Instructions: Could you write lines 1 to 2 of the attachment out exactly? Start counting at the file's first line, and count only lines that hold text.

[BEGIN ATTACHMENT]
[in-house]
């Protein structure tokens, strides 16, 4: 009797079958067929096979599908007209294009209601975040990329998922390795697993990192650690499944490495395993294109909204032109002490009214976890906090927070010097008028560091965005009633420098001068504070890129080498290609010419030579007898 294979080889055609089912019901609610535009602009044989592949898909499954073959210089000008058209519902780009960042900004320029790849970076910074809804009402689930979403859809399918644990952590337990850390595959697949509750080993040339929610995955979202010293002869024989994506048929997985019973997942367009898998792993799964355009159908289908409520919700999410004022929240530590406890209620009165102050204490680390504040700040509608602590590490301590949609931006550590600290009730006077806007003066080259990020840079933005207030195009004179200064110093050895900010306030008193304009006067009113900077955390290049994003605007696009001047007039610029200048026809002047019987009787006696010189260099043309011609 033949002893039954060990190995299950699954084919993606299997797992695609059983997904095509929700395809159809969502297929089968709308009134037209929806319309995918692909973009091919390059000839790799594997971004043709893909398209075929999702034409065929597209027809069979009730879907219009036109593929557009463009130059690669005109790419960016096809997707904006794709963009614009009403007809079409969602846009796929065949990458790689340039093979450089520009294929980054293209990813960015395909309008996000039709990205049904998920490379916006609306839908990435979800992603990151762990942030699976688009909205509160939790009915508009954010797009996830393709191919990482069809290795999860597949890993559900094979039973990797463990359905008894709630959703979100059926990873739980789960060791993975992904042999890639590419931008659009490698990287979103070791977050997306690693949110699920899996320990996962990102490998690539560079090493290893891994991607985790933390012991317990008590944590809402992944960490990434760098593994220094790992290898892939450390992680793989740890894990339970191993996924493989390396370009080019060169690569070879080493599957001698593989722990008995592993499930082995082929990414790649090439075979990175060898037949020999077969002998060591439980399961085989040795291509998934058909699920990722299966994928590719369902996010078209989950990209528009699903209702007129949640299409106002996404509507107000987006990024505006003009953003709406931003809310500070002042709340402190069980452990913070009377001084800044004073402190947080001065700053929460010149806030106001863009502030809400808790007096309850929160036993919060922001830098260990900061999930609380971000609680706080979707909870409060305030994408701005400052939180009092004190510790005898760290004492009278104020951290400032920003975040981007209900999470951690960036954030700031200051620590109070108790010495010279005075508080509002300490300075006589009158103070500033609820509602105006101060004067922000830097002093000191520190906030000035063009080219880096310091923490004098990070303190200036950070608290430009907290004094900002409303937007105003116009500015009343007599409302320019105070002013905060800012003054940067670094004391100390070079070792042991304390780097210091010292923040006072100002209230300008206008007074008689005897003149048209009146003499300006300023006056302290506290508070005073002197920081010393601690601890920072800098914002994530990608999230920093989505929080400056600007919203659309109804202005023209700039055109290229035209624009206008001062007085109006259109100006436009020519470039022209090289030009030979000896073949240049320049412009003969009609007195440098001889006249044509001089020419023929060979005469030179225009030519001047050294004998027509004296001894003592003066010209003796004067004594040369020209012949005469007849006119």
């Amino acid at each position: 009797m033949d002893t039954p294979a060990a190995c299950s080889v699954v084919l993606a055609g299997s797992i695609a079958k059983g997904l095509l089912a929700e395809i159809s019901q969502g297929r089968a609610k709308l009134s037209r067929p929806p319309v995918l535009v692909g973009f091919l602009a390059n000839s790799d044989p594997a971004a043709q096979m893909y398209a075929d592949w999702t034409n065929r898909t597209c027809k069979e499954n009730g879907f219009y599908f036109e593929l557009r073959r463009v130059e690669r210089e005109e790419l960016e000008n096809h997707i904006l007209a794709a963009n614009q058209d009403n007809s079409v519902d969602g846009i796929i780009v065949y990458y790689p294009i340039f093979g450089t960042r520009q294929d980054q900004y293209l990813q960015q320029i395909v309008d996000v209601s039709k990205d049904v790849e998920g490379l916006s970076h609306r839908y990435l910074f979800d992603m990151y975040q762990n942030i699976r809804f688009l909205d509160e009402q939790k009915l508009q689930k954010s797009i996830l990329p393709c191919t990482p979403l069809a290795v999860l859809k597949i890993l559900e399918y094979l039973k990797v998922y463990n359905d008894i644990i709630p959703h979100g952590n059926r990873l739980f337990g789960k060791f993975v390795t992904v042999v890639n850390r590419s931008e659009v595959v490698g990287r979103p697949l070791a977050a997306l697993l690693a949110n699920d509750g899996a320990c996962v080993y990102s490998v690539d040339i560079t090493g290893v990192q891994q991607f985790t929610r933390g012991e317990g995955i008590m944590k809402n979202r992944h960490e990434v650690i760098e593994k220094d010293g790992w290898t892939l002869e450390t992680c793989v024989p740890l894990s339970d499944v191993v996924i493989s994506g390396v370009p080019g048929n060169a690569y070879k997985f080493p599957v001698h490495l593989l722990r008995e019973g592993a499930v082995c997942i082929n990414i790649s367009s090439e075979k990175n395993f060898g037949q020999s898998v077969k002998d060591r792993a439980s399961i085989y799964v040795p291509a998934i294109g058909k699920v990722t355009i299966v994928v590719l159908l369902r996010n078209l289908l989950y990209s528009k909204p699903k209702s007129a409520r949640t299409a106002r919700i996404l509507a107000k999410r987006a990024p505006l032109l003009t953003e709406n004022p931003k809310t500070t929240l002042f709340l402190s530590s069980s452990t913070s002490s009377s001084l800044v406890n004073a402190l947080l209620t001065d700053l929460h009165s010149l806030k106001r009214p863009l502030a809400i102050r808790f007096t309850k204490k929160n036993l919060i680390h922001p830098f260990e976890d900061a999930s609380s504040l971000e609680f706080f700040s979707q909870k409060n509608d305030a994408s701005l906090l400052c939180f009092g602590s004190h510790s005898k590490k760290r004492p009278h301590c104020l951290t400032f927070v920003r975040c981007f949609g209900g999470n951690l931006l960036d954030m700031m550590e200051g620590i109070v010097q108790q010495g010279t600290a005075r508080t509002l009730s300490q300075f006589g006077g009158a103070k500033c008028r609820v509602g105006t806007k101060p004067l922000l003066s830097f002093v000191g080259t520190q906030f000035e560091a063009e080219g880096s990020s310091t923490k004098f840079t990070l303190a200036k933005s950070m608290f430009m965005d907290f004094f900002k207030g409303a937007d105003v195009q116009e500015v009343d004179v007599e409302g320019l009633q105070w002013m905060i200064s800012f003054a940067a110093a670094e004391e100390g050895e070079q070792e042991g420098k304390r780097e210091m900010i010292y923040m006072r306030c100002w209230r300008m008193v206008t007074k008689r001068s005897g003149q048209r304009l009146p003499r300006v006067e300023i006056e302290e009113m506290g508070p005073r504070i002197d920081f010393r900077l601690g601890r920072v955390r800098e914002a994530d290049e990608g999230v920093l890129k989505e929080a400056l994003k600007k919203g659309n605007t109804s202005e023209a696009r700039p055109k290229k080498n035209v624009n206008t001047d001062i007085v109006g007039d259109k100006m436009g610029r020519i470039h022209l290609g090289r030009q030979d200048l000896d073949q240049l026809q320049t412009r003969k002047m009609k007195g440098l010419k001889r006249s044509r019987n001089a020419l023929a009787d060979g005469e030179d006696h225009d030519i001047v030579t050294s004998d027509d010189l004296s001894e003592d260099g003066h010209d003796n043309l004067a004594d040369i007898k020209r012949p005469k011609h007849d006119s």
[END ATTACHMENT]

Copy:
[in-house]
């Protein structure tokens, strides 16, 4: 009797079958067929096979599908007209294009209601975040990329998922390795697993990192650690499944490495395993294109909204032109002490009214976890906090927070010097008028560091965005009633420098001068504070890129080498290609010419030579007898 294979080889055609089912019901609610535009602009044989592949898909499954073959210089000008058209519902780009960042900004320029790849970076910074809804009402689930979403859809399918644990952590337990850390595959697949509750080993040339929610995955979202010293002869024989994506048929997985019973997942367009898998792993799964355009159908289908409520919700999410004022929240530590406890209620009165102050204490680390504040700040509608602590590490301590949609931006550590600290009730006077806007003066080259990020840079933005207030195009004179200064110093050895900010306030008193304009006067009113900077955390290049994003605007696009001047007039610029200048026809002047019987009787006696010189260099043309011609 033949002893039954060990190995299950699954084919993606299997797992695609059983997904095509929700395809159809969502297929089968709308009134037209929806319309995918692909973009091919390059000839790799594997971004043709893909398209075929999702034409065929597209027809069979009730879907219009036109593929557009463009130059690669005109790419960016096809997707904006794709963009614009009403007809079409969602846009796929065949990458790689340039093979450089520009294929980054293209990813960015395909309008996000039709990205049904998920490379916006609306839908990435979800992603990151762990942030699976688009909205509160939790009915508009954010797009996830393709191919990482069809290795999860597949890993559900094979039973990797463990359905008894709630959703979100059926990873739980789960060791993975992904042999890639590419931008659009490698990287979103070791977050997306690693949110699920899996320990996962990102490998690539560079090493290893891994991607985790933390012991317990008590944590809402992944960490990434760098593994220094790992290898892939450390992680793989740890894990339970191993996924493989390396370009080019060169690569070879080493599957001698593989722990008995592993499930082995082929990414790649090439075979990175060898037949020999077969002998060591439980399961085989040795291509998934058909699920990722299966994928590719369902996010078209989950990209528009699903209702007129949640299409106002996404509507107000987006990024505006003009953003709406931003809310500070002042709340402190069980452990913070009377001084800044004073402190947080001065700053929460010149806030106001863009502030809400808790007096309850929160036993919060922001830098260990900061999930609380971000609680706080979707909870409060305030994408701005400052939180009092004190510790005898760290004492009278104020951290400032920003975040981007209900999470951690960036954030700031200051620590109070108790010495010279005075508080509002300490300075006589009158103070500033609820509602105006101060004067922000830097002093000191520190906030000035063009080219880096310091923490004098990070303190200036950070608290430009907290004094900002409303937007105003116009500015009343007599409302320019105070002013905060800012003054940067670094004391100390070079070792042991304390780097210091010292923040006072100002209230300008206008007074008689005897003149048209009146003499300006300023006056302290506290508070005073002197920081010393601690601890920072800098914002994530990608999230920093989505929080400056600007919203659309109804202005023209700039055109290229035209624009206008001062007085109006259109100006436009020519470039022209090289030009030979000896073949240049320049412009003969009609007195440098001889006249044509001089020419023929060979005469030179225009030519001047050294004998027509004296001894003592003066010209003796004067004594040369020209012949005469007849006119």